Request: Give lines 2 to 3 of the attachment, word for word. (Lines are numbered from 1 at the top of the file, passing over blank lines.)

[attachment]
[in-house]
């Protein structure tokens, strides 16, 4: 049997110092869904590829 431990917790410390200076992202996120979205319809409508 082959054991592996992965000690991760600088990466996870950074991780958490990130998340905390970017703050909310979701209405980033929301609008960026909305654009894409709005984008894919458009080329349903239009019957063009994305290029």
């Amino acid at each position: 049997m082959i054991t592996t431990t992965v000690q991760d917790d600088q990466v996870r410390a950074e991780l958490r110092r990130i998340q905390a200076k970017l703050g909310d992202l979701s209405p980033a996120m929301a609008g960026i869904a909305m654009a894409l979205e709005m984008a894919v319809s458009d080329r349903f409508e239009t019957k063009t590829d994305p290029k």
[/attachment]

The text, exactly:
């Protein structure tokens, strides 16, 4: 049997110092869904590829 431990917790410390200076992202996120979205319809409508 082959054991592996992965000690991760600088990466996870950074991780958490990130998340905390970017703050909310979701209405980033929301609008960026909305654009894409709005984008894919458009080329349903239009019957063009994305290029």
């Amino acid at each position: 049997m082959i054991t592996t431990t992965v000690q991760d917790d600088q990466v996870r410390a950074e991780l958490r110092r990130i998340q905390a200076k970017l703050g909310d992202l979701s209405p980033a996120m929301a609008g960026i869904a909305m654009a894409l979205e709005m984008a894919v319809s458009d080329r349903f409508e239009t019957k063009t590829d994305p290029k």